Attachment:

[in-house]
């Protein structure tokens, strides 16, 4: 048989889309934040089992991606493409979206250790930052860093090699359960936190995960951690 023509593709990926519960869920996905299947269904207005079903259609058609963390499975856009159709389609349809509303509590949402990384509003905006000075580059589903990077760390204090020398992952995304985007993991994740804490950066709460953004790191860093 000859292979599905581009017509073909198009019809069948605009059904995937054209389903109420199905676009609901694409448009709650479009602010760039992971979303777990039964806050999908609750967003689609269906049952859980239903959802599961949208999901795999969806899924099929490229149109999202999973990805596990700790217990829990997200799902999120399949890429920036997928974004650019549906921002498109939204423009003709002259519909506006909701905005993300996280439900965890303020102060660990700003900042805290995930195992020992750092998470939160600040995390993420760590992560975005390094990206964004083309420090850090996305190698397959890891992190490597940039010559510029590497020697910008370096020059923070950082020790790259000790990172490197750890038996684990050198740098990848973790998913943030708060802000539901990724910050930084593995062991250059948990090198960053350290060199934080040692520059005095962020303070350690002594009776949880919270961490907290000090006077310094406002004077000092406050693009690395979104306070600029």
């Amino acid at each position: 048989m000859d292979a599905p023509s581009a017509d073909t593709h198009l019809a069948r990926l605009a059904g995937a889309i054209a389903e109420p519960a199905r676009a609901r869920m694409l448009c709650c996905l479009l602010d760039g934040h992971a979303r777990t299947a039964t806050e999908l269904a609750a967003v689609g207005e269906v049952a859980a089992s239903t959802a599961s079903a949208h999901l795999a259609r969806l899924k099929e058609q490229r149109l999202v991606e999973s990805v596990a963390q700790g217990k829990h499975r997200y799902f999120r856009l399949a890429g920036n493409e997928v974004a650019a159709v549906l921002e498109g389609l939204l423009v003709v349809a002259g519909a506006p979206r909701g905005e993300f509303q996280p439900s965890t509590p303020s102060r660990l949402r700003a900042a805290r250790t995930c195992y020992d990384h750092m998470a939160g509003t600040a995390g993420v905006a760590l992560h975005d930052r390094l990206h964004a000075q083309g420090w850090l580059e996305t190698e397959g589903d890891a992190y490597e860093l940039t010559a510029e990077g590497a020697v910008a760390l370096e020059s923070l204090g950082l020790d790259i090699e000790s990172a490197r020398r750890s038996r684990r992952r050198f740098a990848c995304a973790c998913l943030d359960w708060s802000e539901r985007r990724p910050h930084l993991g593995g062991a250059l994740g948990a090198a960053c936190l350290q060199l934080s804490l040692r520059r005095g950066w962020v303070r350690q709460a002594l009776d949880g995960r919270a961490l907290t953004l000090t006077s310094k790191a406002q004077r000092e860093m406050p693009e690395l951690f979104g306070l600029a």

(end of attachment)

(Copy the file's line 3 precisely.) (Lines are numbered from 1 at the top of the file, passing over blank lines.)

């Amino acid at each position: 048989m000859d292979a599905p023509s581009a017509d073909t593709h198009l019809a069948r990926l605009a059904g995937a889309i054209a389903e109420p519960a199905r676009a609901r869920m694409l448009c709650c996905l479009l602010d760039g934040h992971a979303r777990t299947a039964t806050e999908l269904a609750a967003v689609g207005e269906v049952a859980a089992s239903t959802a599961s079903a949208h999901l795999a259609r969806l899924k099929e058609q490229r149109l999202v991606e999973s990805v596990a963390q700790g217990k829990h499975r997200y799902f999120r856009l399949a890429g920036n493409e997928v974004a650019a159709v549906l921002e498109g389609l939204l423009v003709v349809a002259g519909a506006p979206r909701g905005e993300f509303q996280p439900s965890t509590p303020s102060r660990l949402r700003a900042a805290r250790t995930c195992y020992d990384h750092m998470a939160g509003t600040a995390g993420v905006a760590l992560h975005d930052r390094l990206h964004a000075q083309g420090w850090l580059e996305t190698e397959g589903d890891a992190y490597e860093l940039t010559a510029e990077g590497a020697v910008a760390l370096e020059s923070l204090g950082l020790d790259i090699e000790s990172a490197r020398r750890s038996r684990r992952r050198f740098a990848c995304a973790c998913l943030d359960w708060s802000e539901r985007r990724p910050h930084l993991g593995g062991a250059l994740g948990a090198a960053c936190l350290q060199l934080s804490l040692r520059r005095g950066w962020v303070r350690q709460a002594l009776d949880g995960r919270a961490l907290t953004l000090t006077s310094k790191a406002q004077r000092e860093m406050p693009e690395l951690f979104g306070l600029a």